M. Pole et al. (2016): The rise and demise of Podozamites in east Asia - An extinct conifer life style. Abstract. See also here.
! Geoffrey C. Poole (2002): Fluvial landscape ecology: addressing uniqueness within the river discontinuum. PDF file, Freshwater Biology, 47: 641-660.
P David Polly, Department of Geological Sciences, Indiana University, Bloomington, IN:
Historical Geology. Life through time.
Lecture notes. Topics are paleontology, geologic time, biological evolution,
plate tectonics, ancient environments, and climate change,
principles of interpreting earth history from geological data, etc. Go to:
Lecture 7: Lakes, Rivers, Wind and Ice: Deposition on Land , and
Lecture 8: Deltas, shores, and reefs: Deposition at Sea . Lecture slides (PDF files).
F. Ricardi-Branco et al. (2009): Plant Accumulations Along the Itanhaem River Basin, Southern Coast of Sao Paulo State, Brazil. PDF file, Palaios, 24: 416-424. See also here.
J.S. Richardson and R.J. Danehy (2007): A Synthesis of the Ecology of Headwater Streams and their Riparian Zones in Temperate Forests. In PDF, Forest Science.
L.F. Rinehart et al. (2015): Plant architecture and spatial structure of an early Permian woodland buried by flood waters, Sangre de Cristo Formation, New Mexico. In PDF, Palaeogeography, Palaeoclimatology, Palaeoecology.
! Dave Rubin, Western Region Coastal & Marine Geology, U.S. Geological Survey (USGS), Menlo Park, CA: The USGS bedform sedimentology site. QuickTime and MPEG movies of bedforms and cross-bedding, and bedform simulation software. From this page you can access: Images of bedforms and crossbedding, and "How to identify low-dimensional deterministic systems (chaos) in time series or spatial patterns". Go to: Cross-Bedding, Bedforms, and Paleocurrents. Excellent!
Institute of Technology (MIT) Open Courseware.
Free lecture notes, exams, and videos from MIT.
No registration required. Go to:
John Southard: Special Topics in Earth, Atmospheric, and Planetary Sciences: The Environment of the Earth´s Surface. PDF files. The course combines aspects of geology, climatology, hydrology, and soil science to present a coherent introduction to the surface of the Earth. Go to: Rivers (PDF file).
! D. Schnurrenberger et al. (2003): Classification of lacustrine sediments based on sedimentary components. In PDF, Journal of Paleolimnology.
S. Simon (2016):
of the Fluvial Systems of the Clear Fork Formation in North-Central Texas:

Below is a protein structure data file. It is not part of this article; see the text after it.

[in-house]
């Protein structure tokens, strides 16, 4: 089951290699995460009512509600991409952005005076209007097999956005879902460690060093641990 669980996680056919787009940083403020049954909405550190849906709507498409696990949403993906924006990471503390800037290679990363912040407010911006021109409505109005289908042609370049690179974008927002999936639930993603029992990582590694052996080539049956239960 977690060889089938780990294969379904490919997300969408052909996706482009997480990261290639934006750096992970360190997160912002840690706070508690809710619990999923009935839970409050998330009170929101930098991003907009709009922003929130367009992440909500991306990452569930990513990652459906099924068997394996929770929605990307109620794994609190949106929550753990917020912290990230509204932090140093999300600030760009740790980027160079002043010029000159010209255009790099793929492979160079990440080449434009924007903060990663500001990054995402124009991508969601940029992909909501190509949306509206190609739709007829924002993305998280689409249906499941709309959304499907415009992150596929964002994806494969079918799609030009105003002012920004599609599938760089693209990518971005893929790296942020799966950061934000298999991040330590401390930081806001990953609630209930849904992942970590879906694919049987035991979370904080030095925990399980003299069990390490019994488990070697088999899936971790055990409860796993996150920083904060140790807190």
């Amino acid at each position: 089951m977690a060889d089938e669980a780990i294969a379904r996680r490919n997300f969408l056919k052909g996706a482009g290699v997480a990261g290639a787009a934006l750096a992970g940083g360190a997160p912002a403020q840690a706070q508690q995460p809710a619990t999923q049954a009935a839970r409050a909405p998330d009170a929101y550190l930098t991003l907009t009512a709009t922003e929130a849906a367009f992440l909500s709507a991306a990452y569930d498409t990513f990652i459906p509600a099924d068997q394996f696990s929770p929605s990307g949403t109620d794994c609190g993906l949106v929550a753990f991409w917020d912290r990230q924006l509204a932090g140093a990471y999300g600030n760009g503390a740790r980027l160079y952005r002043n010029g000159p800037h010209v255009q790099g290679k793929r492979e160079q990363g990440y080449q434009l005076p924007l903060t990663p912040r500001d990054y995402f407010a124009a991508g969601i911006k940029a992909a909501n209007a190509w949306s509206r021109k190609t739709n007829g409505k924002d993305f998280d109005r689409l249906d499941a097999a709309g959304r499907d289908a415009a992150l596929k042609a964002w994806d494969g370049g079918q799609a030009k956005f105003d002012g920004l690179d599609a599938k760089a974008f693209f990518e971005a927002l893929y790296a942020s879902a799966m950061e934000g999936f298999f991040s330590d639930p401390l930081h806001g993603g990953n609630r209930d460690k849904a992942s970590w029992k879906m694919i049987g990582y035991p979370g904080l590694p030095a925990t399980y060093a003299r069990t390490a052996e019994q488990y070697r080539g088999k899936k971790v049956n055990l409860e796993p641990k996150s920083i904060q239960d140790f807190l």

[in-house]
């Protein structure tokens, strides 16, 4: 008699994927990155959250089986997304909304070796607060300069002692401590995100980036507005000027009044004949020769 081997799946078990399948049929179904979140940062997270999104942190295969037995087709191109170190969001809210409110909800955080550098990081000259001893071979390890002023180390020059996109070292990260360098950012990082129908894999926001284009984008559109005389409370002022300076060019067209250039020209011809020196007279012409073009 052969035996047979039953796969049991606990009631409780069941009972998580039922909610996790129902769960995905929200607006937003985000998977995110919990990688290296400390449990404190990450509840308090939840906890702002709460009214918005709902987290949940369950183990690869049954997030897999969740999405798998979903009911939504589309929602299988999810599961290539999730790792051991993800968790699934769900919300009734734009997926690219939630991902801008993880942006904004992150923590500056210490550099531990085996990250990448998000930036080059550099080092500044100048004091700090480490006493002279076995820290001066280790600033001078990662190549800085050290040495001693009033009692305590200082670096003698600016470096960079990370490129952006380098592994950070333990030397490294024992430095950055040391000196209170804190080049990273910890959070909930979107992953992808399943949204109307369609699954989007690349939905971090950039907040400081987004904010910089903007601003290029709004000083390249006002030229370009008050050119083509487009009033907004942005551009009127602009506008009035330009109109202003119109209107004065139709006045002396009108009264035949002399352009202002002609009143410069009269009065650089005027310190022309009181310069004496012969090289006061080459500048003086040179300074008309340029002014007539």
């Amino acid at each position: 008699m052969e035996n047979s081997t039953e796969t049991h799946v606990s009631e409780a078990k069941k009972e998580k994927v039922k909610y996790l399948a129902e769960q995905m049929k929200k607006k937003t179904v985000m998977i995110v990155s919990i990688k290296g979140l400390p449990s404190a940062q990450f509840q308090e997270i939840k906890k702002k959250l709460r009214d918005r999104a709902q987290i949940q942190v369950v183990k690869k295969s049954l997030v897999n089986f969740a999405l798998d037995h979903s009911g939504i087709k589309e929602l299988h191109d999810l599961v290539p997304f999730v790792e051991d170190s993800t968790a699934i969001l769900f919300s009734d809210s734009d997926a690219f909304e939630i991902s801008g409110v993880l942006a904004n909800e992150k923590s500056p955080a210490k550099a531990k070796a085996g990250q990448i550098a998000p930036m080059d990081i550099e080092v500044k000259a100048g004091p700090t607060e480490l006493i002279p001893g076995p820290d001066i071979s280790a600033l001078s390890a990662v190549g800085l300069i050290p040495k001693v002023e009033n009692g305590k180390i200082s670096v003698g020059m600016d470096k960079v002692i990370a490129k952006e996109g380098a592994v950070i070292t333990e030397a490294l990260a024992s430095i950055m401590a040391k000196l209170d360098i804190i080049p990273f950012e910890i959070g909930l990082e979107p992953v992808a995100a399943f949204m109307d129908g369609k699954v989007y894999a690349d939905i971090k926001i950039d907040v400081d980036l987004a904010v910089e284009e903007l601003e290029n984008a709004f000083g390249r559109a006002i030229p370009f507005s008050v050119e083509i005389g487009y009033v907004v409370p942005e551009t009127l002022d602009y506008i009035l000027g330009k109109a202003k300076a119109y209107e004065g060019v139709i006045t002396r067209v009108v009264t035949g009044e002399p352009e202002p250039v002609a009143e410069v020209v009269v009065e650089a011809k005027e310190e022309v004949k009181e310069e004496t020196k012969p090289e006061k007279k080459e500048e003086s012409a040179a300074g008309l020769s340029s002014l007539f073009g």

Implications for Early Permian Paleoclimate and Plant Fossil Taphonomy. In PDF,
Thesis, Dalhousie University,
Halifax, Nova Scotia.
See especially PDF page 185: "Taphonomy and Preservation of Plant Material".
Goethite petrification of cellular structure of plant remains on PDF page 188.
Els Slots, The Netherlands: World Heritage Site, Categories. Go to: River / Lake.
David L. Strayer and Stuart E. G. Findlay (2010):
of freshwater shore zones. PDF file,
Aquat. Sci., 72: 127-163.
Now provided by the Internet Archive´s Wayback Machine.
Roger J. Suthren, Institute of Learning and Research Technology, University of Bristol: Mount Hood Stratovolcano, Oregon. Sedimentary environments information.
Roger Suthren, Oxford Brookes University, U.K.: virtual-geology.info. Go to: Online learning in the geosciences, Sedimentology. Online learning materials (actually a link directory) for sedimentology.
Depositional Environments and Sequence Stratigraphy. See especially:
K. Thomas et al. (2016):
of Kinneyia via shear-induced instabilities
in microbial mats. In PDF, Phil. Trans. R. Soc., A 371.
"Kinneyia are a class of microbially mediated sedimentary fossils. Characterized by clearly defined ripple structures, Kinneyia are generally found in areas that were formally littoral habitats and covered by microbial mats".
Oxbow Lake Formation.
This Flash slide show renders a
detailed five step analysis of oxbow lake formation.
This expired link is available through the Internet Archive´s Wayback Machine.
G.J. Vermeij and L. Dudley (2000): Why are there so few evolutionary transitions between aquatic and terrestrial ecosystems? In PDF, Biological Journal of the Linnean Society, 70: 541-554.
K. Vogt et al. (2007): Seed deposition in drift lines: Opportunity or hazard for species establishment? Aquatic Botany, 86: 385-392.
Steve Wagner (paleontological volunteer at the Denver Museum of Nature & Science): Paleocurrents.com: Mainly nice photo galleries of fossil plants. Go to: Castle Rock Fossil Rainforest. Please take notice: THE MEANDERING RIVER.
Wikipedia, the free encyclopedia:
S.L. Wing (1984): Relation of paleovegetation to geometry and cyclicity of some fluvial carbonaceous deposits. PDF file.
E. Wohl (2013):
and wood. Abstract,
Earth-Science Reviews, 123: 194–212.